You mentor people entering the engineering and CRE fields. If you could give them some advice, what would it be and why?
Over the years, I have had the opportunity to mentor many younger engineers and it is something that I really enjoy. Looking back at my career, I would not be where I am were it not for some of the guidance and mentorship I received over the years from various supervisors and colleagues. When it comes to engineering skills, I think the most valuable advice I can offer is to make an effort to understand the variables that are in play in your given situation and not just enter values. Once you have a real understanding of the variables, the formulas come alive and have meaning. This also gives you a better understanding of how the variables interact with one another. A close second in terms of advice is to never stop learning. This can be in the form of hands-on learning from a building engineer, formal classes/courses, or even a book.
Outside of hard engineering skills, I advise engineers to work on some of the peripheral skills that will help their career. These are skills such as writing, public speaking, or active networking which have really helped me in my career. There is no doubt that hard engineering skills are important, but those skills alone will not allow you to reach the next level.
What are some of your favorite energy engineering project memories?
One of my favorite projects was a large ESPC project at a naval base in New Orleans. Regarding the actual energy savings measures, this project was similar to some of the other energy projects on which I was involved. However, what made this project a new challenge was that I worked as the on-site construction/project manager and worked on the final commissioning. Additionally, as the onsite presence for the company, I had to calculate/design some engineering design changes on the fly based on previously unknown conditions. Being involved in all aspects of the project allowed me to develop a “big picture” view that has helped me in many projects since that time. Another project that always stands out for me was at a marine life research facility on the eastern shore of Maryland. We had to spend a significant amount of time understanding the research performed at the building in order to develop the energy savings measures to ensure the research was not compromised in any way. Seeing the oyster hatcheries and massive tanks of clownfish (like Nemo) was something very unique to that facility.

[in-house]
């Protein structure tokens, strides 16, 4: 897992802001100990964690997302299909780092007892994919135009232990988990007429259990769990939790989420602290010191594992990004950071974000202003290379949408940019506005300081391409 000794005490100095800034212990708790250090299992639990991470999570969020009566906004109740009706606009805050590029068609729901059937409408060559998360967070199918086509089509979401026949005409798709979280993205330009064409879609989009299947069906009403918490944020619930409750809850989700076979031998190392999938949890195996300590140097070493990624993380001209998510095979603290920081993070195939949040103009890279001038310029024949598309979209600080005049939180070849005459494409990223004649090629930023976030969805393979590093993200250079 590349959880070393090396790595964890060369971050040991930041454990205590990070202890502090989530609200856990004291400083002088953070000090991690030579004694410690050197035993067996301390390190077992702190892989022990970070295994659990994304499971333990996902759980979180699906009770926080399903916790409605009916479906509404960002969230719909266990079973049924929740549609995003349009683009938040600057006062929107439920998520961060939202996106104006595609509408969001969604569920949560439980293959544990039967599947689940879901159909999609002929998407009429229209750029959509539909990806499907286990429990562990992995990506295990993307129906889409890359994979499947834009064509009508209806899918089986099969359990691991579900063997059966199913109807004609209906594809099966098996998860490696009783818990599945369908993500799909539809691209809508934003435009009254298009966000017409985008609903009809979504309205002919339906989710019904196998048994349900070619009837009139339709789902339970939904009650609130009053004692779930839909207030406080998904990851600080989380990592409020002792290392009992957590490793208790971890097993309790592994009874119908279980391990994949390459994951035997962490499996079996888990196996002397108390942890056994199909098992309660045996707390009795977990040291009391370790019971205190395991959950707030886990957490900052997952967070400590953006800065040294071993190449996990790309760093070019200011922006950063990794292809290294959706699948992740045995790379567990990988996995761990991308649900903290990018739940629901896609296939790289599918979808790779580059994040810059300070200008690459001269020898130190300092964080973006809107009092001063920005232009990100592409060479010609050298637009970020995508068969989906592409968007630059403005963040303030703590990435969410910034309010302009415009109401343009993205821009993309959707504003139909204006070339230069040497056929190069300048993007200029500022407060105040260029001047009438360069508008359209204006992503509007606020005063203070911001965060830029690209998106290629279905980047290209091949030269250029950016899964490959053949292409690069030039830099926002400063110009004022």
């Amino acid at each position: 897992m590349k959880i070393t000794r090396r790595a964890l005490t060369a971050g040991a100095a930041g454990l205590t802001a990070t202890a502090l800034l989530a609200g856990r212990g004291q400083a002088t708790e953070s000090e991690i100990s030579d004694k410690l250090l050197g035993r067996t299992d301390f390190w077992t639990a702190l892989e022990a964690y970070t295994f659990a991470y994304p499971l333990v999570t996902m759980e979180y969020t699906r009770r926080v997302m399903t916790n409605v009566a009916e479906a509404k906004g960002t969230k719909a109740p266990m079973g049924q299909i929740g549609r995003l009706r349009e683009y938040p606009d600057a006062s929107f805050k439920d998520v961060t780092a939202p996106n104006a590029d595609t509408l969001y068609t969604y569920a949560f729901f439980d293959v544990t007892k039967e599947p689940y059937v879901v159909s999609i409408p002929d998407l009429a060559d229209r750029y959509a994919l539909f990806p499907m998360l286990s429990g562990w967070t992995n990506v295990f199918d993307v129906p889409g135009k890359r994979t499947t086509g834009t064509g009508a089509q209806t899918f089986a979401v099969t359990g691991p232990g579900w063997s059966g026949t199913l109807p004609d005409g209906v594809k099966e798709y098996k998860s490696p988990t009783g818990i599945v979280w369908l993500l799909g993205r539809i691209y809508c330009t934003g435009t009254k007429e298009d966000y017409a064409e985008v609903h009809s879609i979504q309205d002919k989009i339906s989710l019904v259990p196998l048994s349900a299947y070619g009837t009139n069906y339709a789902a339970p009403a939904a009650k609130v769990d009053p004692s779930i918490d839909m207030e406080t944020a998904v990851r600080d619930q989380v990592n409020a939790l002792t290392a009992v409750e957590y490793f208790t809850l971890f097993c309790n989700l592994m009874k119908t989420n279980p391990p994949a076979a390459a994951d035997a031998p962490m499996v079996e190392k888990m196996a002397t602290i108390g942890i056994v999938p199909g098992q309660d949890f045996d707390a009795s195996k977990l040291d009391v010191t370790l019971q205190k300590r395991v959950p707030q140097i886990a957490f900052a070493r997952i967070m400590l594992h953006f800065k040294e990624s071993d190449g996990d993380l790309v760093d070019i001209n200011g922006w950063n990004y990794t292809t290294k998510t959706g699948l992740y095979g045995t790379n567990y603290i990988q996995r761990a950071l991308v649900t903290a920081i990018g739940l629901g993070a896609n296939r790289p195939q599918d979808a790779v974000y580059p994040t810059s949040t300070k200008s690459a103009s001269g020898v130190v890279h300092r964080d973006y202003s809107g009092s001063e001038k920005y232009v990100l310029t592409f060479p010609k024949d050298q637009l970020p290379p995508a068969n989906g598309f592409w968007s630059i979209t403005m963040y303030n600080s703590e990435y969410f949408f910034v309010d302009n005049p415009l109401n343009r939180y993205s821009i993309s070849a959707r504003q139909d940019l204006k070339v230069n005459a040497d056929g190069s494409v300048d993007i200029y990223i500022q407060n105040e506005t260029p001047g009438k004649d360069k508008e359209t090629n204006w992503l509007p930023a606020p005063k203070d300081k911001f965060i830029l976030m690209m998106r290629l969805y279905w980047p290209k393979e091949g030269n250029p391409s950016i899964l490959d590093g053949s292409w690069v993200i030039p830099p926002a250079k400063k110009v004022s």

About GRS Group
GRS Group is a leading provider of commercial real estate (“CRE”) services worldwide. With offices across the United States, Europe, and affiliates around the globe, GRS Group provides local market knowledge with a global perspective for institutional real estate investors, occupiers and lenders worldwide. The GRS Group team has evaluated and advised on over $1 trillion in CRE transactions.
Through the company’s proprietary management process, Global Services Connection, GRS Group delivers an integrated suite of services including Financial Advisory, Transaction Management, Assessment and Title Insurance. We provide a single point of contact, capable of leveraging the GRS Group portfolio of companies and delivering customized solutions to assist our clients in achieving their investment goals.